far all change with temperature: the VTH and the VPP decrease with
increasing temperature while the VBR increases with increasing
temperature. At lower temperatures, the turn on and the power peak voltages
are higher than at room temperature. The selection of the operating voltage
at an optimum point to cover a temperature range is critical if a wide
operating temperature range is required. The voltage must be high enough to
turn on the diode at low temperatures but not exceed VPP at the higher
temperature. shows the temperature characteristics of VTO, VPP, and VBR
of a Gunn oscillator.
Since the end of the1940s, solid–state devices have replaced tubes in most
microwave amplifier and oscillator applications. This class of devices are
preferred because their performance and low cost. In the 1960s and 1970s,
avalanche and Gunn diodes were extensively used for the generation of
microwave power and more recently, junction and field-effect transistors
have been increasingly used in microwave amplifiers and oscillators. GaAs
FETs, and Heterojunction devices have replaced other solid-state devices in
many microwave applications; however Gunn and IMPATT diodes are still
commonly used at frequencies up to Ka band frequencies (26-40 GHz) and
beyond. Given the usually limited resources of universities to endow the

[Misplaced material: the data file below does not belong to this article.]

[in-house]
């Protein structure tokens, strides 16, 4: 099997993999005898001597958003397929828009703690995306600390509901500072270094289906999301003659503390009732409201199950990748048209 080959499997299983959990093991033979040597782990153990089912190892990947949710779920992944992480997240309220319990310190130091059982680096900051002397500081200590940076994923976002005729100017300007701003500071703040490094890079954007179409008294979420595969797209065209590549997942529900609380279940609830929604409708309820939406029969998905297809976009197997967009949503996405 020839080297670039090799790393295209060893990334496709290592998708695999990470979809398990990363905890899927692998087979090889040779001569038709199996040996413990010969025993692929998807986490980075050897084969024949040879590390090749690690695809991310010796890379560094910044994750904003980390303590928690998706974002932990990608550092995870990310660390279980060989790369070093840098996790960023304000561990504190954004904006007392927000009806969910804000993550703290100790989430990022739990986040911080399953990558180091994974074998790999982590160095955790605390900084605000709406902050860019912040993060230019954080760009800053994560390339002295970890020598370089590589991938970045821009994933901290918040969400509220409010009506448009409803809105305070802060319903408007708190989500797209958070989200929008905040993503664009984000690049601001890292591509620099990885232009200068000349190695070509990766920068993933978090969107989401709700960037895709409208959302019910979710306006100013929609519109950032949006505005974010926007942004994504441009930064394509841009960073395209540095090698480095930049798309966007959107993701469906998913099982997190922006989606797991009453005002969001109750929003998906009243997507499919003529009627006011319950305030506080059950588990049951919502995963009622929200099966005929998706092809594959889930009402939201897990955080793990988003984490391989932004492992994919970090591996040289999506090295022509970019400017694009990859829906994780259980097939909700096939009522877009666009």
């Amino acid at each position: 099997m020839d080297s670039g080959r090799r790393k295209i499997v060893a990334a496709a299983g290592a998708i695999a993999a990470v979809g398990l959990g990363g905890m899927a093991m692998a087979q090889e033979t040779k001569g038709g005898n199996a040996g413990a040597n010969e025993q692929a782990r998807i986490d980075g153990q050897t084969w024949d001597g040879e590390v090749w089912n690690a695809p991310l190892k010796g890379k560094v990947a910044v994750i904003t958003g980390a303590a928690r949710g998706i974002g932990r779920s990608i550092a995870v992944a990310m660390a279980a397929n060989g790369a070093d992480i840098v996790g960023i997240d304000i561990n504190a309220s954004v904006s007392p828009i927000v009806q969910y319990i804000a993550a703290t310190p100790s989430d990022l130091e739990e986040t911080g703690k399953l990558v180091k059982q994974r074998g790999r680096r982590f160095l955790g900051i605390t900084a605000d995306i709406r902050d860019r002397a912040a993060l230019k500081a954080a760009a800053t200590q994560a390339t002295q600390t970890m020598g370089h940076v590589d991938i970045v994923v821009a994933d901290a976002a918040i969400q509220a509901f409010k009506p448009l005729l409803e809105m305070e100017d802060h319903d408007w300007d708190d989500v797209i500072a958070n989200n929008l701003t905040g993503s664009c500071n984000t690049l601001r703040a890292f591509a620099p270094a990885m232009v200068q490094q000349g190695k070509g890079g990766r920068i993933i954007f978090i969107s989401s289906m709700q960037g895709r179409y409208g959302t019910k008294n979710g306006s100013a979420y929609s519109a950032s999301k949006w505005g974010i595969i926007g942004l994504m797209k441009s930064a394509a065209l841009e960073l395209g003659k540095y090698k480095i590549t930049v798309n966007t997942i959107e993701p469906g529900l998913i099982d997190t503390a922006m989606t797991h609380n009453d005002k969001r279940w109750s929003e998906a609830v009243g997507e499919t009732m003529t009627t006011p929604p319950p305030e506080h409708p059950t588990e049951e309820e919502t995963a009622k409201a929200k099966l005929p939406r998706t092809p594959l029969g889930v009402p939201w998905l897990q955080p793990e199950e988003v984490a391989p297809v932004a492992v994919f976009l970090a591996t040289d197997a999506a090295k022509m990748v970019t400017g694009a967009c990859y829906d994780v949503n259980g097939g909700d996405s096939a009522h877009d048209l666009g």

basic instrumentation required in educational microwave laboratories, a low
cost, high performance Gunn X Band oscillator for educational and research
purposes has been developed. The cavity has been manufactured on standard
waveguide WR90, with UBR100 flange, in order to make it compatible with
the rest of waveguide circuitry available in a basic microwave laboratory.
The oscillator may also be used as a microwave source in a wide type of
experiments. For these reasons, and taking into account the fragility of Gunn
diodes regarding their biasing , we have designed an external protection
circuit for the device. This robust circuit allows to bias the Gunn diode in a
wide range of conditions, so that if the user inverts the biasing polarities or
exceeds the maximum working voltage, the Gunn diode will not be

Gunn oscillator properties depend on the internal negative resistance due to
carrier motion in the semiconductor at high electric fields. When the Gunn
diode is biased above the critical threshold field, a negative dielectric
relaxation time is exhibited, which results in amplification of any carrier
concentration fluctuations, causing a deviation from space-charge neutrality.
The resultant domain drifts toward the anode and is extinguished, and a new
domain is formed at the cathode. The current through the device consists of
a series of narrow spikes with a period equal to the transit time of the
domain. When, in a given period of time an RF voltage is superimposed to
DC bias, the terminal voltage can be below that of both the threshold voltage
and the domain-sustaining voltage. The frequency of oscillation is
determined by the resonant circuit, including the impedance of the device.
Experimental results and computer simulation have shown that the device
can be tuned over more than an octave bandwidth by an external cavity. A
Gunn diode type MA49156 was chosen for this purpose, because of its
availability, good performance and low cost . The bias voltage is applied to
the cavity interior via a BNC connector directly attached to the external part,
as shown in Figure . Inside the resonant cavity, and in order to optimize its